Assessment of microplastic-sorbed contaminant bioavailability through analysis of biomarker gene expression in larval zebrafish

Microplastics (MPs) are prevalent in marine ecosystems. Because toxicants (termed here “co-contaminants”) can sorb to MPs, there is potential for MPs to alter co-contaminant bioavailability. Our objective was to demonstrate sorption of two co-contaminants with different physicochemistries [phenanthrene (Phe), log10Kow = 4.57; and 17α-ethinylestradiol (EE2), log10Kow = 3.67] to MPs; and assess whether co-contaminant bioavailability was increased after MP settlement. Bioavailability was indicated by gene expression in larval zebrafish. Both Phe and EE2 sorbed to MPs, which reduced bioavailability by a maximum of 33% and 48% respectively. Sorption occurred, but was not consistent with predictions based on co-contaminant physicochemistry (Phe having higher log10Kow was expected to have higher sorption). Contaminated MPs settled to the bottom of the exposures did not lead to increased bioavailability of Phe or EE2. Phe was 48% more bioavailable than predicted by a linear sorption model, organism-based measurements therefore contribute unique insight into MP co-contaminant bioavailability.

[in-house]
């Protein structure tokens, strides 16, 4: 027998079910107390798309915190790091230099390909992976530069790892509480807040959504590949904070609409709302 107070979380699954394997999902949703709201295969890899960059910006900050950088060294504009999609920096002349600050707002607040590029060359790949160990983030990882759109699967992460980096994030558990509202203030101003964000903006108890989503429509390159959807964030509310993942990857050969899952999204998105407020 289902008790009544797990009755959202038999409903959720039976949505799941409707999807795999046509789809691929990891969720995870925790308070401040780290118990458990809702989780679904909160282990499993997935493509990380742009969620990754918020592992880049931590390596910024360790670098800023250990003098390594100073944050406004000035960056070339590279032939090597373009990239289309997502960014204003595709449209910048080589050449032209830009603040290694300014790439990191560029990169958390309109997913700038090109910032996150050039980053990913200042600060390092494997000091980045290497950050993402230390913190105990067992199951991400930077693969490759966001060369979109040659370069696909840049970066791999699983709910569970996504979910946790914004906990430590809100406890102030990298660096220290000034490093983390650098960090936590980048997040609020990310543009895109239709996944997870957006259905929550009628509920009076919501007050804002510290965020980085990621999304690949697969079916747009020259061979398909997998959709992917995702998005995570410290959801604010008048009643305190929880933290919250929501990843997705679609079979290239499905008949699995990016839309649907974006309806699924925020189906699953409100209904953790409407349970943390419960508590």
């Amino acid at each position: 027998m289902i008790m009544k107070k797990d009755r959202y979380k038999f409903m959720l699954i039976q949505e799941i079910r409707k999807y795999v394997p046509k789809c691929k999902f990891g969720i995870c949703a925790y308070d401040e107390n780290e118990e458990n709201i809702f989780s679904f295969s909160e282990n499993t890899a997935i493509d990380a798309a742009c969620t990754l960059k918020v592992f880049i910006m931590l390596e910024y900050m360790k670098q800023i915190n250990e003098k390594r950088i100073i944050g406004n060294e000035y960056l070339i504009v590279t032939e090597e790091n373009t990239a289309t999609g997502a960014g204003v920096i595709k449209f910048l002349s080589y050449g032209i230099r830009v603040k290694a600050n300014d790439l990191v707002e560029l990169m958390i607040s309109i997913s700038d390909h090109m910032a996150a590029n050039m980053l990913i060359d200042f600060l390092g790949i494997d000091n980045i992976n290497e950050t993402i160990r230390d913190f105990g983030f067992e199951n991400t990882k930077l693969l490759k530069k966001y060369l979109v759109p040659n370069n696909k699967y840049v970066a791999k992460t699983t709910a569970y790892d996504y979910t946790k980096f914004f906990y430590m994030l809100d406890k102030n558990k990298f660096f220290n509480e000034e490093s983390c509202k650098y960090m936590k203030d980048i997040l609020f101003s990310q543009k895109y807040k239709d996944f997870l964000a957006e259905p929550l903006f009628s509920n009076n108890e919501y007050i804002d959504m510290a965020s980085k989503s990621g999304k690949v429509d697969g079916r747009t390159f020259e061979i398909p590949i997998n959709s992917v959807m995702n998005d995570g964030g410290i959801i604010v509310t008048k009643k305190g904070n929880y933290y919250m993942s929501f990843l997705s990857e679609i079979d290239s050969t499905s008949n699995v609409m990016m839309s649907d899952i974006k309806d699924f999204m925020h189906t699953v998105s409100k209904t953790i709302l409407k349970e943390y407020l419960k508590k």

Victoria A. Sleight, Adil Bakir, Richard C. Thompson, Theodore B. Henry, Marine Pollution Bulletin, Volume 116, Issues 1–2, 15 March 2017, Pages 291–297

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